Where are the passwords of the users located in Linux?

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Can you tell me where the passwords of the users located in the Linux operating system?

The /etc/passwd is the password file that stores each user account. The /etc/shadow file stores contain the password information for the user account and optional aging information. The /etc/group file is a text file that defines the groups on the system. There is one entry per line.

Where are the passwords of the users located in Linux?

Where are the passwords of the users located in Linux?
The encrypted passwords and other information such as password expiry information (the password aging information) are stored in /etc/shadow file. All fields are separated by a colon (:) symbol. It contains one entry per line for each user listed in /etc/passwd file. Generally, shadow file entry looks as follows:

Where are the passwords of the users located in Linux?
/etc/shadow file – Click to enlarge

The order is as follows:

  1. Username : It is your login name.
  2. Password : It is your encrypted password. The password should be minimum 8-12 characters long including special characters, digits, lower case alphabetic and more. Usually password format is set to $id$salt$hashed, The $id is the algorithm used On GNU/Linux as follows:
    1. $1$ is MD5
    2. $2a$ is Blowfish
    3. $2y$ is Blowfish
    4. $5$ is SHA-256
    5. $6$ is SHA-512
  3. Last password change (lastchanged) : Days since Jan 1, 1970 that password was last changed
  4. Minimum : The minimum number of days required between password changes i.e. the number of days left before the user is allowed to change his/her password
  5. Maximum : The maximum number of days the password is valid (after that user is forced to change his/her password)
  6. Warn : The number of days before password is to expire that user is warned that his/her password must be changed
  7. Inactive : The number of days after password expires that account is disabled
  8. Expire : days since Jan 1, 1970 that account is disabled i.e. an absolute date specifying when the login may no longer be used.

How to view the contents of the /etc/shadow file

The normal user cannot access the /etc/shadow file directly. For example, try out the following cat command:
$ cat /etc/shadow
Sample outputs:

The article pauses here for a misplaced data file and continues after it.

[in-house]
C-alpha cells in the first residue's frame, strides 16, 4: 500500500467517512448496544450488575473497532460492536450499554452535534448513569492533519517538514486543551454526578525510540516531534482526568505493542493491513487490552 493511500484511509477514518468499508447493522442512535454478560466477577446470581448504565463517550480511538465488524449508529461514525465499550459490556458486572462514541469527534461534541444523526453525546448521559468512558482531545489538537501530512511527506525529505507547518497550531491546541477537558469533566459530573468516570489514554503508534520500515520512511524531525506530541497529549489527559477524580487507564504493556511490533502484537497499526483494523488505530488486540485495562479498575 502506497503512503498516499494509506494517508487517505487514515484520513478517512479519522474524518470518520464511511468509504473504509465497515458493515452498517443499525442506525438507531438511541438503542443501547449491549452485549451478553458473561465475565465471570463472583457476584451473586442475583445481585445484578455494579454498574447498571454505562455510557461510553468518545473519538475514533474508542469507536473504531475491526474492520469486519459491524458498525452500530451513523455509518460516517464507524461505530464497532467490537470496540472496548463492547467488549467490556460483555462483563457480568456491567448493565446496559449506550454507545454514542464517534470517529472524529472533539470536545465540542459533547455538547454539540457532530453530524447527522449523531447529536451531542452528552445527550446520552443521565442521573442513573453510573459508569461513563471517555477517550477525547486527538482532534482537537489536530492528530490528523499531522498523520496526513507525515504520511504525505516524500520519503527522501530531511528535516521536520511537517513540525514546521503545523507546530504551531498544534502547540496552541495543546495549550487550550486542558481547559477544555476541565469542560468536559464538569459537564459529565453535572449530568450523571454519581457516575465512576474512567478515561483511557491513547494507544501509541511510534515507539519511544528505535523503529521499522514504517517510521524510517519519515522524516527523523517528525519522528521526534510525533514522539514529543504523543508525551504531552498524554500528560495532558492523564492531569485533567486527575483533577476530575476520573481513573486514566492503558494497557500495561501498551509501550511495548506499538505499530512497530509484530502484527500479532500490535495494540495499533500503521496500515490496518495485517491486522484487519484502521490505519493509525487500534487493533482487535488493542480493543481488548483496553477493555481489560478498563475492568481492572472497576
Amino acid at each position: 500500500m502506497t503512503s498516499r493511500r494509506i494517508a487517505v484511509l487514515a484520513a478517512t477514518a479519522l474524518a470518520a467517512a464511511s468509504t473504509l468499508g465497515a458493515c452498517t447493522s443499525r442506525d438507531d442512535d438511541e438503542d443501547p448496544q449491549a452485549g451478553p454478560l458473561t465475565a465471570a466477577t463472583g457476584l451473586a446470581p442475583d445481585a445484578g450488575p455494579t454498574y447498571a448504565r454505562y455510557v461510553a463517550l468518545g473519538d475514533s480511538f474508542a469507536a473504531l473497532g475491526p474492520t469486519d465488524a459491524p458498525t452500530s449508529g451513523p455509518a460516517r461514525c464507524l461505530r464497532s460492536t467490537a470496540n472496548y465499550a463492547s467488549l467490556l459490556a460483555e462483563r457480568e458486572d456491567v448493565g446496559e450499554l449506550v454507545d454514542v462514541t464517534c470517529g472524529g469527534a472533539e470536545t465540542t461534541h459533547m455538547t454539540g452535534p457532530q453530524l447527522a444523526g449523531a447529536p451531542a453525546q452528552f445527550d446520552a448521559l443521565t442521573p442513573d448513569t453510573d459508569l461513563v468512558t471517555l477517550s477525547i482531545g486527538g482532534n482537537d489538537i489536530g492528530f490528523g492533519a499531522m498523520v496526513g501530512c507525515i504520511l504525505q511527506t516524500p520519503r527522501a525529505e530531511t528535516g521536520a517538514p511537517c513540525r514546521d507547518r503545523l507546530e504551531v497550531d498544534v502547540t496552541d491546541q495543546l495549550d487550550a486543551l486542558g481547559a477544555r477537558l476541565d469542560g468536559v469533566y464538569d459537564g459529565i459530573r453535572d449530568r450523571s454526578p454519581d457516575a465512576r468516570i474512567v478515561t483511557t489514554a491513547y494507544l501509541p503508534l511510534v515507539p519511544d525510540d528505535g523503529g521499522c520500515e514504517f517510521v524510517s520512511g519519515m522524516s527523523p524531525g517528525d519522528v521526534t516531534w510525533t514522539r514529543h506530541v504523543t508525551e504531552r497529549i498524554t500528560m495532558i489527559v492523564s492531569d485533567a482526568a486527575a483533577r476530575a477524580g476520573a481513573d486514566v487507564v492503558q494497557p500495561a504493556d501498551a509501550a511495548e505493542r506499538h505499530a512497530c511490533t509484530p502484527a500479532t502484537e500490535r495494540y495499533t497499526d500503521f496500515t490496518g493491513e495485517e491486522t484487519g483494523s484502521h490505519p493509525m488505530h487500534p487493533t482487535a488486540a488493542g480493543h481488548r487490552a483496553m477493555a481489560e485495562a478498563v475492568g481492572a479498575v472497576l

cat: /etc/shadow: Permission denied

You can only access the /etc/shadow file via few commands such as the passwd command. Login as root user and execute cat command on /etc/shadow file:
$ su -
Provide root user password when prompted:

Password:

Try to display the file:
# cat /etc/shadow
Sample outputs:

root: $1$s83Ugoff$EDT83WAAFpCQHWDp07E9Ux:0:99999:7:::
daemon:*:13031:0:99999:7:::
bin:*:13031:0:99999:7:::

Eash each entry in /etc/shadow is divided into following fields:

  • Login name
  • Encrypted password
  • Days since Jan 1, 1970 that password was last changed
  • Days before password may be changed
  • Days after which password must be changed
  • Days before password is to expire that user is warned
  • Days after password expires that account is disabled
  • Days since Jan 1, 1970 that account is disabled

Of course you can use the sudo command as follows:
$ sudo cat /etc/shadow
Or grep command along with the sudo:
$ sudo cat /etc/shadow | grep vivek
Please note that FreeBSD uses /etc/master.shadow file.

Say hello to getent command

To get entries from Name Service Switch libraries use the getent command. The syntax is:
getent database key
getent [option] database key

Where database can be:

  1. passwd – Read user account info.
  2. shadow – Read user password info.
  3. group – Read group info.
  4. key – Can be a user name/group name.

Examples

getent passwd
getnet passwd vivek
getent group
getent group vivek
sudo getent shadow
sudo getent shadow vivek

Conclusion

Now you know where are the passwords of the users located in Linux. I suggest that you read the following man pages using the man command:
man getent
man 5 shadow
man 5 passwd

Posted by: Vivek Gite

The author is the creator of nixCraft and a seasoned sysadmin, DevOps engineer, and a trainer for the Linux operating system/Unix shell scripting. Get the latest tutorials on SysAdmin, Linux/Unix and open source topics via RSS/XML feed or weekly email newsletter.

Notable Replies

  1. Hi
    encrypted in /etc/shadow

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